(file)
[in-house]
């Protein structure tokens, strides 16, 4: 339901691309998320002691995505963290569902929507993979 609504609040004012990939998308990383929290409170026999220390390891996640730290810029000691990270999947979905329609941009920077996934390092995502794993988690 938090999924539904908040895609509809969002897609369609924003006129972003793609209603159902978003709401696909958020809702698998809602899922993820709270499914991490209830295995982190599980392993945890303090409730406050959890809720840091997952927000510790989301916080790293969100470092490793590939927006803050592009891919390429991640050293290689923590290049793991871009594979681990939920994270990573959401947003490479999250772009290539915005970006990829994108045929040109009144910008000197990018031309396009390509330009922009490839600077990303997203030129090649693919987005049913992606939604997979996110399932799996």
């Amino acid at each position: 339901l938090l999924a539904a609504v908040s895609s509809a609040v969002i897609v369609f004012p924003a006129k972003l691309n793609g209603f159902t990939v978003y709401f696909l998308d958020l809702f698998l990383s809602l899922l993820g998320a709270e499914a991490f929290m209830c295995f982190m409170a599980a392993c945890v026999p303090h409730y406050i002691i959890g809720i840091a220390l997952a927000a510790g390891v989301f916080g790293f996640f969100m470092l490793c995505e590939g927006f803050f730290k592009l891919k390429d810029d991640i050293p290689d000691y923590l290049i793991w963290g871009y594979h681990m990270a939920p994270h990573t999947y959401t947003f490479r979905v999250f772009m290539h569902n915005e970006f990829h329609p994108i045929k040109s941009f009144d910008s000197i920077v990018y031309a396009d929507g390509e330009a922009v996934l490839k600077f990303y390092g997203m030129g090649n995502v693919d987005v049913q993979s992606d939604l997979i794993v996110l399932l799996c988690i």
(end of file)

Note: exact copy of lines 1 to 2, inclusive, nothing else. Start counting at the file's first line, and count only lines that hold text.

[in-house]
């Protein structure tokens, strides 16, 4: 339901691309998320002691995505963290569902929507993979 609504609040004012990939998308990383929290409170026999220390390891996640730290810029000691990270999947979905329609941009920077996934390092995502794993988690 938090999924539904908040895609509809969002897609369609924003006129972003793609209603159902978003709401696909958020809702698998809602899922993820709270499914991490209830295995982190599980392993945890303090409730406050959890809720840091997952927000510790989301916080790293969100470092490793590939927006803050592009891919390429991640050293290689923590290049793991871009594979681990939920994270990573959401947003490479999250772009290539915005970006990829994108045929040109009144910008000197990018031309396009390509330009922009490839600077990303997203030129090649693919987005049913992606939604997979996110399932799996």